# Introduction The slopes of parallel lines are always

• Slides: 33

Introduction The slopes of parallel lines are always equal, whereas the slopes of perpendicular lines are always opposite reciprocals. It is important to be able to determine whether lines are parallel or perpendicular, but the creation of parallel and perpendicular lines is also important. In this lesson, you will write the equations of lines that are parallel and perpendicular to a given line through a given point. 1 6. 1. 2: Working with Parallel and Perpendicular Lines

Key Concepts • You can write the equation of a line through a given point that is parallel to a given line if you know the equation of the given line. It is necessary to identify the slope of the given equation before trying to write the equation of the line that is parallel or perpendicular. • Writing the given equation in slope-intercept form allows you to quickly identify the slope, m, of the equation. 2 6. 1. 2: Working with Parallel and Perpendicular Lines

Key Concepts, continued • If the given equation is not in slope-intercept form, take a few moments to rewrite it. Writing Equations Parallel to a Given Line Through a Given Point 1. Rewrite the given equation in slope-intercept form if necessary. 2. Identify the slope of the given line. 3. Write the general point-slope form of a linear equation: y – y 1 = m(x – x 1). 4. Substitute the slope of the given line for m in the general equation. 5. Substitute x and y from the given point into the general equation for x 1 and y 1. 6. Simplify the equation. 7. Rewrite the equation in slope-intercept form if necessary. 6. 1. 2: Working with Parallel and Perpendicular Lines 3

Key Concepts, continued • Writing the equation of a line perpendicular to a given line through a given point is similar to writing equations of parallel lines. • The slopes of perpendicular lines are opposite reciprocals. 4 6. 1. 2: Working with Parallel and Perpendicular Lines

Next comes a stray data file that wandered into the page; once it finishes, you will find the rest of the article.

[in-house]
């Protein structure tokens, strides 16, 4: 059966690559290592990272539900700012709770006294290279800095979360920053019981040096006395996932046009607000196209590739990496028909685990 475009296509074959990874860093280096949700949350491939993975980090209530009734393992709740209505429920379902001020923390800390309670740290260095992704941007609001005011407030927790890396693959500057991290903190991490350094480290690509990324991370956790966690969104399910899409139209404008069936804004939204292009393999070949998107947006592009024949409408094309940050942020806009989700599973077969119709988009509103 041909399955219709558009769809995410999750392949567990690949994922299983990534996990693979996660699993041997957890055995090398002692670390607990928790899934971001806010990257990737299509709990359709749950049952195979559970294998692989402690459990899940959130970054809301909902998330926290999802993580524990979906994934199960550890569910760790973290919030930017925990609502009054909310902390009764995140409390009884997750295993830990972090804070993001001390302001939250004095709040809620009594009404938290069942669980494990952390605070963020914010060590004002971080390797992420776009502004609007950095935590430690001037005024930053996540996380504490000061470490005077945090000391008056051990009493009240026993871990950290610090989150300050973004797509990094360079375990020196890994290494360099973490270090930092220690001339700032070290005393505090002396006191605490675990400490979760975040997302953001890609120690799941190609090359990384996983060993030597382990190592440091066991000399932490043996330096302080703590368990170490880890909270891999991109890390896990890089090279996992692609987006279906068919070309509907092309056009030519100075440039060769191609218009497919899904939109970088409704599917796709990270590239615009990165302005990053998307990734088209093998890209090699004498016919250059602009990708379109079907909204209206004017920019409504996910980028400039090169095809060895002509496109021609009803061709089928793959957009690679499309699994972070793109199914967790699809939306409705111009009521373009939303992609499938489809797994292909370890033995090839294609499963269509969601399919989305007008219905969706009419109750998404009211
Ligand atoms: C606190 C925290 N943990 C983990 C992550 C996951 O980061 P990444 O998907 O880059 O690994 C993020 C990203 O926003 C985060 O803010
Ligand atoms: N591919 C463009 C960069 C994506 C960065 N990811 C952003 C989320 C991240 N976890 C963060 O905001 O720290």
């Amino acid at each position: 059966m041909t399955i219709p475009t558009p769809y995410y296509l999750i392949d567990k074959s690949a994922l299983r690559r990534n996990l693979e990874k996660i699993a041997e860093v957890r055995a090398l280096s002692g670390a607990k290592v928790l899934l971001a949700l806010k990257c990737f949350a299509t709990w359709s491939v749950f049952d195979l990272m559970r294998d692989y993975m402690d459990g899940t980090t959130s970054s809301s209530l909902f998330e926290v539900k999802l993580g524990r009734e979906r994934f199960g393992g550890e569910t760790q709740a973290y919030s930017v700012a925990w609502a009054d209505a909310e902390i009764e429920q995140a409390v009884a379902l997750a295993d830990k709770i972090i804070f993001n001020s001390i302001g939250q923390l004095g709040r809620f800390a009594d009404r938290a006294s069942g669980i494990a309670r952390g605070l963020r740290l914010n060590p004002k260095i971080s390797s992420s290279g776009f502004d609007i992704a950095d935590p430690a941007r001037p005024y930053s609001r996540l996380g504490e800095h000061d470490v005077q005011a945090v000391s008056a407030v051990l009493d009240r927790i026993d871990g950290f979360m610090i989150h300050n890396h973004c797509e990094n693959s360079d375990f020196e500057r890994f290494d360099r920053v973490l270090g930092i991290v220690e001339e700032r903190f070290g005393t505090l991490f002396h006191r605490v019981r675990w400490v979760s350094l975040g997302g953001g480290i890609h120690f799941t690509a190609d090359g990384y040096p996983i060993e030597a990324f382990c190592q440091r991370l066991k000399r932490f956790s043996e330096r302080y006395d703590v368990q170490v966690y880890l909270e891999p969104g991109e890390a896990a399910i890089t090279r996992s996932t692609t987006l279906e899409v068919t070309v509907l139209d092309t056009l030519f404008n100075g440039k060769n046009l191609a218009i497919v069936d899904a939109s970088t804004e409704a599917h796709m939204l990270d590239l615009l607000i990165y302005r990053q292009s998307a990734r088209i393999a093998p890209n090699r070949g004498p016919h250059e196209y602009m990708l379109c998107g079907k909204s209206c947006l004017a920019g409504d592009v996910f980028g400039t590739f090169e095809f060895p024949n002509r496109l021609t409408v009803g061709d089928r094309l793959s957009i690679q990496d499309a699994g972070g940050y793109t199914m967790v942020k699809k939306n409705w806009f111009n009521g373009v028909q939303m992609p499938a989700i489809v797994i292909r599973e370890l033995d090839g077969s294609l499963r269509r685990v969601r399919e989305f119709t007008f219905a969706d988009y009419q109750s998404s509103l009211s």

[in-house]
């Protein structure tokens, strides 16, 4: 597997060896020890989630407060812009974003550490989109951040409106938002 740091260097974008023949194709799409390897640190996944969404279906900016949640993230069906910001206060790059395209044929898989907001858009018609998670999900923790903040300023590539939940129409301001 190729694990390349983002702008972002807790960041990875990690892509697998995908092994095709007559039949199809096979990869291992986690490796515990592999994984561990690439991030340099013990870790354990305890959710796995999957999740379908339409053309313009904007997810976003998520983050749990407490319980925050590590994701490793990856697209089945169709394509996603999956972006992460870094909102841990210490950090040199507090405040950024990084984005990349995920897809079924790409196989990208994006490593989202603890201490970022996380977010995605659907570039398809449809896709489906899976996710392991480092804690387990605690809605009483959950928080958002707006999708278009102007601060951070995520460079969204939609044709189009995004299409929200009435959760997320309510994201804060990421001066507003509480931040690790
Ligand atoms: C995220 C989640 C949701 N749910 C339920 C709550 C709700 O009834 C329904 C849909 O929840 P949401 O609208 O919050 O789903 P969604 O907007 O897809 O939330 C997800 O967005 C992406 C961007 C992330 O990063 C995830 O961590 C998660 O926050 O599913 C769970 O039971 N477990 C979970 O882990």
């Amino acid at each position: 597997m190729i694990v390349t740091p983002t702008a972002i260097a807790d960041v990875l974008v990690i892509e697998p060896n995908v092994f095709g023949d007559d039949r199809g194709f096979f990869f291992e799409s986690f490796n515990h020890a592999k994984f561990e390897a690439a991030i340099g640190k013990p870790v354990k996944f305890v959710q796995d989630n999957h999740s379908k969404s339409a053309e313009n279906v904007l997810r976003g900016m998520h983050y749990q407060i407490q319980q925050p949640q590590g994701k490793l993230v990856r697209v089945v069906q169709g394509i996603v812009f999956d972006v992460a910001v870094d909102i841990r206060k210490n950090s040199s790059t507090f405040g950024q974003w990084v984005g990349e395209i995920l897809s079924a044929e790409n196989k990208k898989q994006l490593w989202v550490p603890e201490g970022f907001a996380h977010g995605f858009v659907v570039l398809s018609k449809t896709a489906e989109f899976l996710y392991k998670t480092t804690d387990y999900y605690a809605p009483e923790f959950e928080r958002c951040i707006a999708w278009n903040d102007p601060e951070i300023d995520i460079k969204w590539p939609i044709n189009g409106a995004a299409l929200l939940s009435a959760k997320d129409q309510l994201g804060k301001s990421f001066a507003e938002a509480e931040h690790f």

Key Concepts, continued Writing Equations Perpendicular to a Given Line Through a Given Point 1. 2. 3. 4. 5. 6. 7. 8. Rewrite the given equation in slope-intercept form if necessary. Identify the slope of the given line. Find the opposite reciprocal of the slope of the given line. Write the general point-slope form of a linear equation: y – y 1 = m(x – x 1). Substitute the opposite reciprocal of the given line for m in the general equation. Substitute x and y from the given point into the general equation for x 1 and y 1. Simplify the equation. Rewrite the equation in slope-intercept form if necessary. 5 6. 1. 2: Working with Parallel and Perpendicular Lines

Key Concepts, continued • The shortest distance between two points is a line. • The shortest distance between a given point and a given line is the line segment that is perpendicular to the given line through the given point. 6 6. 1. 2: Working with Parallel and Perpendicular Lines

Key Concepts, continued Writing Equations Perpendicular to a Given Line Through a Given Point 1. Follow the steps outlined previously to find the equation of the line that is perpendicular to the given line through the given point. 2. Find the intersection between the two lines by setting the given equation and the equation of the perpendicular line equal to each other. 3. Solve for x. 4. Substitute the x-value into the equation of the given line to find the y-value. 5. Find the distance between the given point and the point of intersection of the given line and the perpendicular line using the distance formula, . 6. 1. 2: Working with Parallel and Perpendicular Lines 7

Common Errors/Misconceptions • attempting to identify the slope of the given line without transforming the equation into slope-intercept form • incorrectly identifying the slope of the given line • incorrectly finding the slope of the line parallel to the given line • incorrectly identifying the slope of the line perpendicular to the given line • improperly substituting the x- and y-values into the general point-slope equation 8 6. 1. 2: Working with Parallel and Perpendicular Lines

Guided Practice Example 1 Write the slope-intercept form of an equation for the line that passes through the point (5, – 2) and is parallel to the graph of 8 x – 2 y = 6. 9 6. 1. 2: Working with Parallel and Perpendicular Lines

Guided Practice: Example 1, continued 1. Rewrite the given equation in slopeintercept form. 8 x – 2 y = 6 – 8 x y = – 3 + 4 x y = 4 x – 3 Given equation Subtract 8 x from both sides. Divide both sides by – 2. Write the equation in slopeintercept form. 10 6. 1. 2: Working with Parallel and Perpendicular Lines